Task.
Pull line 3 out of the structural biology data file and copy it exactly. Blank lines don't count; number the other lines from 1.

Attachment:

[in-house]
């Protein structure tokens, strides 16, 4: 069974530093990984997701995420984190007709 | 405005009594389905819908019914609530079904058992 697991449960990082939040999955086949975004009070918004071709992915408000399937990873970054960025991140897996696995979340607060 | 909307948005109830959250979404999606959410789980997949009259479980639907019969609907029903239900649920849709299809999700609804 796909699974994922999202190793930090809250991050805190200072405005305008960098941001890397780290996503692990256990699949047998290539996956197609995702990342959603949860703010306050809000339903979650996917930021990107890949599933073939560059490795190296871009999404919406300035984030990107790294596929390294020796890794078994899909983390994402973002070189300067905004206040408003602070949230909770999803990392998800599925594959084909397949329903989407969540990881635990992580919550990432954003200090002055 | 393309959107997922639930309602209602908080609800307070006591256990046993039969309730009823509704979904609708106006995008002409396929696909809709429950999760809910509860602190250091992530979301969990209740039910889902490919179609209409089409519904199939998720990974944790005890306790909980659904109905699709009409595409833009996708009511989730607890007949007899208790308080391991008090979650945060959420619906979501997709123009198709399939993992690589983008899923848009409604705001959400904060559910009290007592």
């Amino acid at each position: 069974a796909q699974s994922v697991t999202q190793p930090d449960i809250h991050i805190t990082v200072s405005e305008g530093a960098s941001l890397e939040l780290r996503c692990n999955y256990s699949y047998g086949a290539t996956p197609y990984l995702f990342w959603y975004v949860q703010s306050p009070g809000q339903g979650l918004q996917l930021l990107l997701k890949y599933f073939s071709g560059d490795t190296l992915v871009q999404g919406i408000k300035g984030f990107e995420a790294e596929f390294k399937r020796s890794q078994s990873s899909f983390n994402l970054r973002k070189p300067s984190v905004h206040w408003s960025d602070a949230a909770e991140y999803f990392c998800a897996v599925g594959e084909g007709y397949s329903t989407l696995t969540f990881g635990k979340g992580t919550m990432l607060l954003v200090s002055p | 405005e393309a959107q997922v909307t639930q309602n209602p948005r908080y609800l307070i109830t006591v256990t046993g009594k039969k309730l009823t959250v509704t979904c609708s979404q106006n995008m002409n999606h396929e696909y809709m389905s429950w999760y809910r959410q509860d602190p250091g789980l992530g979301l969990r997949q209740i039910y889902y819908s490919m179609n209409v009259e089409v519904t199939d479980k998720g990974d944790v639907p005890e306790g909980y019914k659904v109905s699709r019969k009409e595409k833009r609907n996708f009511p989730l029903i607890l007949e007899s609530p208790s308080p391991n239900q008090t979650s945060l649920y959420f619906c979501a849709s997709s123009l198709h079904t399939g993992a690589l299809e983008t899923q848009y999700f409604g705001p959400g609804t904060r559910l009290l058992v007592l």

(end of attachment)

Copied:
């Amino acid at each position: 069974a796909q699974s994922v697991t999202q190793p930090d449960i809250h991050i805190t990082v200072s405005e305008g530093a960098s941001l890397e939040l780290r996503c692990n999955y256990s699949y047998g086949a290539t996956p197609y990984l995702f990342w959603y975004v949860q703010s306050p009070g809000q339903g979650l918004q996917l930021l990107l997701k890949y599933f073939s071709g560059d490795t190296l992915v871009q999404g919406i408000k300035g984030f990107e995420a790294e596929f390294k399937r020796s890794q078994s990873s899909f983390n994402l970054r973002k070189p300067s984190v905004h206040w408003s960025d602070a949230a909770e991140y999803f990392c998800a897996v599925g594959e084909g007709y397949s329903t989407l696995t969540f990881g635990k979340g992580t919550m990432l607060l954003v200090s002055p | 405005e393309a959107q997922v909307t639930q309602n209602p948005r908080y609800l307070i109830t006591v256990t046993g009594k039969k309730l009823t959250v509704t979904c609708s979404q106006n995008m002409n999606h396929e696909y809709m389905s429950w999760y809910r959410q509860d602190p250091g789980l992530g979301l969990r997949q209740i039910y889902y819908s490919m179609n209409v009259e089409v519904t199939d479980k998720g990974d944790v639907p005890e306790g909980y019914k659904v109905s699709r019969k009409e595409k833009r609907n996708f009511p989730l029903i607890l007949e007899s609530p208790s308080p391991n239900q008090t979650s945060l649920y959420f619906c979501a849709s997709s123009l198709h079904t399939g993992a690589l299809e983008t899923q848009y999700f409604g705001p959400g609804t904060r559910l009290l058992v007592l």